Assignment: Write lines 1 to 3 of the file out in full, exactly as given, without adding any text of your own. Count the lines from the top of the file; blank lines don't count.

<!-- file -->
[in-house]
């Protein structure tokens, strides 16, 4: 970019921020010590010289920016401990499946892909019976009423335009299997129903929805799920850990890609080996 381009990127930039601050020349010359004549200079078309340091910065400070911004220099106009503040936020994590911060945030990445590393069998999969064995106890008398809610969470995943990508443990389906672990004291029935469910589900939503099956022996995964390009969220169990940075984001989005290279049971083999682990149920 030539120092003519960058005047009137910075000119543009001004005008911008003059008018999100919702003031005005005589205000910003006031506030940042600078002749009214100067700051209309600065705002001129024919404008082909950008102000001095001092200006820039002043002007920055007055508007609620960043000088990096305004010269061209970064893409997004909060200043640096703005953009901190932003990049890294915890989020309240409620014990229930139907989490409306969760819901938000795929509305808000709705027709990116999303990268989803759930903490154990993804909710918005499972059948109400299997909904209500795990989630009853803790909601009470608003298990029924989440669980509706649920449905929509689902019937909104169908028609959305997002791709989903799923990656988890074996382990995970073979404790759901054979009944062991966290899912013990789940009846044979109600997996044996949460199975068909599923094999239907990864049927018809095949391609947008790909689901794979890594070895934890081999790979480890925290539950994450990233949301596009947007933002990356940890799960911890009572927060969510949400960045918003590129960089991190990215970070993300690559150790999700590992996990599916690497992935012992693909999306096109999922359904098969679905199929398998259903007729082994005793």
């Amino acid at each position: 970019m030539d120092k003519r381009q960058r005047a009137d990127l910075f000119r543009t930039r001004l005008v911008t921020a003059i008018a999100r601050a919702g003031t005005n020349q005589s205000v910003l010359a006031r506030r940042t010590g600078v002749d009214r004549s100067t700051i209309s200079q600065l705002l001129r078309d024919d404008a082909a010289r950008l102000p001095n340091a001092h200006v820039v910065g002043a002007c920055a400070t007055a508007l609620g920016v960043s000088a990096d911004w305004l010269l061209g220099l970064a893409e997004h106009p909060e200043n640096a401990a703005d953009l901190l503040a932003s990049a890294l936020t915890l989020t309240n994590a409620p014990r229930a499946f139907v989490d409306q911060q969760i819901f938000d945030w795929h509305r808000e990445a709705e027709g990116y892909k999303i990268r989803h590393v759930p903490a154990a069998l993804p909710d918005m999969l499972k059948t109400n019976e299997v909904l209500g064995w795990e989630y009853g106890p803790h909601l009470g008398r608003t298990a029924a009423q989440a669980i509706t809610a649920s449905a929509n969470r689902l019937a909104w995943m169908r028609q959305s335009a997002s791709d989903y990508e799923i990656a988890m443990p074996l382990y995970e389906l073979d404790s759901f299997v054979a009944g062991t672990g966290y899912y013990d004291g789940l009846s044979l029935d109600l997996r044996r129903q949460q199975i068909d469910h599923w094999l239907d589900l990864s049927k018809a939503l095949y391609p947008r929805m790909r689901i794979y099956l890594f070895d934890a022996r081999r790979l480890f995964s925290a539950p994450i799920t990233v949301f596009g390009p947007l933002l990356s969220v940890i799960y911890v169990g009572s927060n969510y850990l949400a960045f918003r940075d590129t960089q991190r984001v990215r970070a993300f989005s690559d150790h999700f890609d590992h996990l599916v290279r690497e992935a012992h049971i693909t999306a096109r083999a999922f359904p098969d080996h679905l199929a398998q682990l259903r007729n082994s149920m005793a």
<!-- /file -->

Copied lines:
[in-house]
């Protein structure tokens, strides 16, 4: 970019921020010590010289920016401990499946892909019976009423335009299997129903929805799920850990890609080996 381009990127930039601050020349010359004549200079078309340091910065400070911004220099106009503040936020994590911060945030990445590393069998999969064995106890008398809610969470995943990508443990389906672990004291029935469910589900939503099956022996995964390009969220169990940075984001989005290279049971083999682990149920 030539120092003519960058005047009137910075000119543009001004005008911008003059008018999100919702003031005005005589205000910003006031506030940042600078002749009214100067700051209309600065705002001129024919404008082909950008102000001095001092200006820039002043002007920055007055508007609620960043000088990096305004010269061209970064893409997004909060200043640096703005953009901190932003990049890294915890989020309240409620014990229930139907989490409306969760819901938000795929509305808000709705027709990116999303990268989803759930903490154990993804909710918005499972059948109400299997909904209500795990989630009853803790909601009470608003298990029924989440669980509706649920449905929509689902019937909104169908028609959305997002791709989903799923990656988890074996382990995970073979404790759901054979009944062991966290899912013990789940009846044979109600997996044996949460199975068909599923094999239907990864049927018809095949391609947008790909689901794979890594070895934890081999790979480890925290539950994450990233949301596009947007933002990356940890799960911890009572927060969510949400960045918003590129960089991190990215970070993300690559150790999700590992996990599916690497992935012992693909999306096109999922359904098969679905199929398998259903007729082994005793």
């Amino acid at each position: 970019m030539d120092k003519r381009q960058r005047a009137d990127l910075f000119r543009t930039r001004l005008v911008t921020a003059i008018a999100r601050a919702g003031t005005n020349q005589s205000v910003l010359a006031r506030r940042t010590g600078v002749d009214r004549s100067t700051i209309s200079q600065l705002l001129r078309d024919d404008a082909a010289r950008l102000p001095n340091a001092h200006v820039v910065g002043a002007c920055a400070t007055a508007l609620g920016v960043s000088a990096d911004w305004l010269l061209g220099l970064a893409e997004h106009p909060e200043n640096a401990a703005d953009l901190l503040a932003s990049a890294l936020t915890l989020t309240n994590a409620p014990r229930a499946f139907v989490d409306q911060q969760i819901f938000d945030w795929h509305r808000e990445a709705e027709g990116y892909k999303i990268r989803h590393v759930p903490a154990a069998l993804p909710d918005m999969l499972k059948t109400n019976e299997v909904l209500g064995w795990e989630y009853g106890p803790h909601l009470g008398r608003t298990a029924a009423q989440a669980i509706t809610a649920s449905a929509n969470r689902l019937a909104w995943m169908r028609q959305s335009a997002s791709d989903y990508e799923i990656a988890m443990p074996l382990y995970e389906l073979d404790s759901f299997v054979a009944g062991t672990g966290y899912y013990d004291g789940l009846s044979l029935d109600l997996r044996r129903q949460q199975i068909d469910h599923w094999l239907d589900l990864s049927k018809a939503l095949y391609p947008r929805m790909r689901i794979y099956l890594f070895d934890a022996r081999r790979l480890f995964s925290a539950p994450i799920t990233v949301f596009g390009p947007l933002l990356s969220v940890i799960y911890v169990g009572s927060n969510y850990l949400a960045f918003r940075d590129t960089q991190r984001v990215r970070a993300f989005s690559d150790h999700f890609d590992h996990l599916v290279r690497e992935a012992h049971i693909t999306a096109r083999a999922f359904p098969d080996h679905l199929a398998q682990l259903r007729n082994s149920m005793a």